Glad your blog is back in action!
Thanks, Leigh! And I’m so glad you can relate to the “being boring” bit. It’s simply not in any way exciting to talk about your word count–except among us writing nerds (and on 10K day). Sounds like you are making great strides towards a regular writing practice!
Great points, and many I never about such as cooling, something I absolutely love to do anyway. Especially nice knowing I don’t have to feel guilty in the process is a bonus too! The point of simplicity is also a major point that I strive for in everyday and not only in writing. It helps, I guess, that I’m simple minded to begin with too.
I love that the Bullet Journal has changed your life. Keeping everything in one place makes a big difference for me too. These days I’m finding that breaking things down into little pieces works for getting going and finishing a writing project.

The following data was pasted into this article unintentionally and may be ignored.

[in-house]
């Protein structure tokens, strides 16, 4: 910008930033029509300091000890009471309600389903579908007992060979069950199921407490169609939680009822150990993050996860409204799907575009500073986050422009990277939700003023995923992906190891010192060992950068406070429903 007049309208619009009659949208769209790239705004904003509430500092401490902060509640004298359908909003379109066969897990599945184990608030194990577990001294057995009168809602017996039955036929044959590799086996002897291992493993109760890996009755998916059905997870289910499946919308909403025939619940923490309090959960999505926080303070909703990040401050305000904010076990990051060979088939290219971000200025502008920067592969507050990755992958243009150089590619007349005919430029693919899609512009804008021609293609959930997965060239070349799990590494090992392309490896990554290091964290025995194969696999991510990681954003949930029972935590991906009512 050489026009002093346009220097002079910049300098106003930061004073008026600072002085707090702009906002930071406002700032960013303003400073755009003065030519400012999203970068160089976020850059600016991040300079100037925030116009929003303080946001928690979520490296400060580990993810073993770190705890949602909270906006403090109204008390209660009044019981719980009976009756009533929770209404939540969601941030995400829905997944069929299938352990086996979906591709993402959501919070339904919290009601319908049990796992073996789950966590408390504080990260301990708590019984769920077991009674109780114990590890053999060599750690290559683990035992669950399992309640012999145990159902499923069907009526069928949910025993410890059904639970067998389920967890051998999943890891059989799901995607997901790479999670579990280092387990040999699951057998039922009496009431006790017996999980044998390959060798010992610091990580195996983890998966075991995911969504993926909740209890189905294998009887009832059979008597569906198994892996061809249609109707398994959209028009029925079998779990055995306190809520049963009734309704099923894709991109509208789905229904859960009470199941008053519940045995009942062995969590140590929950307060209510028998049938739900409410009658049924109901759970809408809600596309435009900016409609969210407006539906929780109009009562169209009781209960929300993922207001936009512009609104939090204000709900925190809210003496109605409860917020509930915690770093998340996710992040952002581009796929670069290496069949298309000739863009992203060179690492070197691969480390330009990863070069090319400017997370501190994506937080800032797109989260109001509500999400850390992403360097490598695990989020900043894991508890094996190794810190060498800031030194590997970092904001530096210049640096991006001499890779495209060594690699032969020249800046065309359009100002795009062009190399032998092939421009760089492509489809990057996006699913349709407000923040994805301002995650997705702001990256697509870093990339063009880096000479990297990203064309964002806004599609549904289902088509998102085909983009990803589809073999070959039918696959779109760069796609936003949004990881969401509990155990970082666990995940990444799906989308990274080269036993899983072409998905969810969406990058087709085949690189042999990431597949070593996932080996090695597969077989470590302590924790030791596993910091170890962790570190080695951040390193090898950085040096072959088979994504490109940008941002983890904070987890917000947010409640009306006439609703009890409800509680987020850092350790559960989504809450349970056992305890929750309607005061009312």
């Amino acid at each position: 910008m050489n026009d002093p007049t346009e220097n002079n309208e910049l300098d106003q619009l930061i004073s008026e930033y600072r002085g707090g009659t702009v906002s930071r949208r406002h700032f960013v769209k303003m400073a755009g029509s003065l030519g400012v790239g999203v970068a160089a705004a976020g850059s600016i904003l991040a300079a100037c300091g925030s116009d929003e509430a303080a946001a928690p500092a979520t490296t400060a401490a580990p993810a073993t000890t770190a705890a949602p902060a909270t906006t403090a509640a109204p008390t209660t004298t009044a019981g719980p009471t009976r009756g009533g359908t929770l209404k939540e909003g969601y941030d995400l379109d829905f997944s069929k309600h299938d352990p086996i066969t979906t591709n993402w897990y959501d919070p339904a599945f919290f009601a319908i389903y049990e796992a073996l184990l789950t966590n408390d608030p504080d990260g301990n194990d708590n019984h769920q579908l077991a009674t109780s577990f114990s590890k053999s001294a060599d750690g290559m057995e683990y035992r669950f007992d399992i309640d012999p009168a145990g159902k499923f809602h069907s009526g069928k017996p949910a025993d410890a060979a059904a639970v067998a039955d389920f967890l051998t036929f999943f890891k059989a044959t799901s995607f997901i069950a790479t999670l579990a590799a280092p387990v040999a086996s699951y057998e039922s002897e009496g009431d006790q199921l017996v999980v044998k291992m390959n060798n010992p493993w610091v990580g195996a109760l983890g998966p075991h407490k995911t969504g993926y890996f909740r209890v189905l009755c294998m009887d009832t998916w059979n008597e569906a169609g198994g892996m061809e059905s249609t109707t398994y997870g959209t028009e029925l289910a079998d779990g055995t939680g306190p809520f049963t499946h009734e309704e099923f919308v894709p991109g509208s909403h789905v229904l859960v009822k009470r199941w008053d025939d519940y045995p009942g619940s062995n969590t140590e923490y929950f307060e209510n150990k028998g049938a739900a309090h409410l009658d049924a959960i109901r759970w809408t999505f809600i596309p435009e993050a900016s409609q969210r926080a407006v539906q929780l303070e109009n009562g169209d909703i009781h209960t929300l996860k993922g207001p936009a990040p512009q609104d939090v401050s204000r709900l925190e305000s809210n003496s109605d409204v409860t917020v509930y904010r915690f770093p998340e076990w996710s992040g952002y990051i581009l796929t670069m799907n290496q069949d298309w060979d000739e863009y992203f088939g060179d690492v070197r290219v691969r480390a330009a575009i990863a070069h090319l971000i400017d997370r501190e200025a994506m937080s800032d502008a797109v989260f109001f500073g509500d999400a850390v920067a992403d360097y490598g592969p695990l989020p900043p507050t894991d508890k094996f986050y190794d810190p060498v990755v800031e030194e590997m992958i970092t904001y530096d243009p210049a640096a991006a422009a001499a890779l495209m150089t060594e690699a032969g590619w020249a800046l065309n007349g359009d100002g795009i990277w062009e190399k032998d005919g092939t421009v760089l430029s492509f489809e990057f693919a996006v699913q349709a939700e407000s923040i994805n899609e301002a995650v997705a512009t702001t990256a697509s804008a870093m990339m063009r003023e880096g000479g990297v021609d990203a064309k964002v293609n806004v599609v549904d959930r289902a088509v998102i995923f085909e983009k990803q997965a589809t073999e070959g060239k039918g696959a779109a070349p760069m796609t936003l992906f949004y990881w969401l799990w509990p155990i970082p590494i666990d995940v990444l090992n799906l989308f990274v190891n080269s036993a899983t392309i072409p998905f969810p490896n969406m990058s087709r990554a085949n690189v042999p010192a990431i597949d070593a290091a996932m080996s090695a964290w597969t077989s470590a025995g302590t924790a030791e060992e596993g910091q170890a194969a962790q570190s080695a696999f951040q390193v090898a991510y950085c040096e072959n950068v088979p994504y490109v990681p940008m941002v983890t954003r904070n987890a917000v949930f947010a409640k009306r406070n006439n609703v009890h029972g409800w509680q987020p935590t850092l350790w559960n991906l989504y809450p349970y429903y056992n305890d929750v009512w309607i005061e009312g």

I aim for simplicity, too, as mentioned, and sometimes I seem to accomplish just the opposite! But I guess being aware of it is half the battle. I just wrote my log book for yesterday and it was a very simple, some would say boring, day. Yay!
And you’re using the bullet journal, too. Sounds like you like it also. Sometimes when I’m struggling to finish a task or project I look at it and realize I’ve not broken it down into manageable steps so I’m overwhelmed. It helps so much.
I loved Austin Kleon’s book (and am currently being inspired by another one of his: “Show Your Work”)
But I have to say I really liked your last two points: Fall in love; and Keep It Simple.
I just passed my 19th wedding anniversary, so you’d think I’d be familiar with the idea of being in love even when you’re not thinking about it, but I hadn’t thought about it relating to my writing. Just showing up is a big win!